Sally's teenage son, Clark, is a delinquent who drives around with friends, killing possums. He picks on a peaceful kid at school named Jordan; his delinquent friends have nothing better to do than goad Jordan into a fight. 'He heard you've been sporting Lisa,' they tell him, Lisa being Clark's girlfriend, and 'sport' being slang for just about any unmentionable word. Sally has no idea that her son's a jerk; but when she learns that he's responsible for most of the dead possums in the road, she gradually goes insane. She skinny-dips in the mangrove swamps; she offers to clean her girlfriends' houses. Her weird slip from middle-classness into moon-worshipping, pagan fugue is interesting from a distance, but the show itself has no life, no chemistry between the players.

The acting isn't the problem. Mary Eaton Fairfield is credible as Sally; Dan Wolf stays within bounds as Clark, although his one-dimensionality sometimes grates. Beth Donohue and Judy Phillips both do good work as dryly levelheaded girlfriends of Sally's. The problem is the script, which builds to a violent climax that feels less cathartic than lurid. Aerenson never penetrates his glossy surfaces, and the flat line of his drama is broken only by sudden, hilarious jokes.

The whole effect is kind of creepy."

Berkeley Daily Planet, September 8, 1999
John Angell Grant

The best theatre bargain in Berkeley right now is Shotgun Players' free performances of Shakespeare's Romeo and Juliet every weekend through Oct. 3 at the outdoor ampitheatre in John Hinkel Park off the Arlington.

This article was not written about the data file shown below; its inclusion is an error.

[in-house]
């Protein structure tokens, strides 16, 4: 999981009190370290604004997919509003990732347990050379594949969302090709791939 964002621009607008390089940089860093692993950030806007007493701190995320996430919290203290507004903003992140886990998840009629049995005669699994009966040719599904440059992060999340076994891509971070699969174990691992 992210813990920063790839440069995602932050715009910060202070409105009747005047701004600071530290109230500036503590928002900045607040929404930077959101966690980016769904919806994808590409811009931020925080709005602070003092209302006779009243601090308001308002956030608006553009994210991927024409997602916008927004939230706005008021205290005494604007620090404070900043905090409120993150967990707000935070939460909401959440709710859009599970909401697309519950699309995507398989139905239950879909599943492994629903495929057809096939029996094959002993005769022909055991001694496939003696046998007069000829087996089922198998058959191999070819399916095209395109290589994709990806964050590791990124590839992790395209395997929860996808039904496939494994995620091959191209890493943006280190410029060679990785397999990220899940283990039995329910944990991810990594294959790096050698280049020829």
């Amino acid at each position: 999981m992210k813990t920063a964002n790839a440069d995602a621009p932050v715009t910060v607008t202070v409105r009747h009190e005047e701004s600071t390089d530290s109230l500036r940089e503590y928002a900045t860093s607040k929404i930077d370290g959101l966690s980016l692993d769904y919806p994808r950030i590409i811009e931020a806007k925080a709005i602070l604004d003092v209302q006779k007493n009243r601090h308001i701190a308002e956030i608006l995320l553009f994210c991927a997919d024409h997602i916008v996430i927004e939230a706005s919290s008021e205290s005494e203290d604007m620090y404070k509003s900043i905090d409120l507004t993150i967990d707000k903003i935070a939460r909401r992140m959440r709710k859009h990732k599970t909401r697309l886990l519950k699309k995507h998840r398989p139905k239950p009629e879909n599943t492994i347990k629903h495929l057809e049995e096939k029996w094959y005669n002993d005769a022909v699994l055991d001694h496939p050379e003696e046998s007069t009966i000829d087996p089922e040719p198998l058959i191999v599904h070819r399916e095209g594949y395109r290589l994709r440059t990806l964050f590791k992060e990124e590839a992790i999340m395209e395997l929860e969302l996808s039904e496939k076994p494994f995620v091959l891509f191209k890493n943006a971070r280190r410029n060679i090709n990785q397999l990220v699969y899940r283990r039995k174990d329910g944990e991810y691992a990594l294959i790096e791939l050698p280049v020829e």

...Shotgun has put together a street production of Romeo and Juliet. The production has a rough feel, but it's charming, and, judging by reactions, it engages the audience. This is not a stuffy museum production of Shakespeare. The actors understand their characters, and understand emotionally what they're doing at each point in the play, so the language comes through clearly to the audience.

Romeo and Juliet turns on the electrifying sexual passion that ignites two young people who suddenly fall in love, but whose families hate each other.

The play is also an examination of the psychology of warring neighbors, and the relationship between love and hate. It suggests that the intimate emotion of hate is actually a twisted form of love gone bad.

A lot of things go wrong in the world of Romeo and Juliet, and a lot of people end up dead.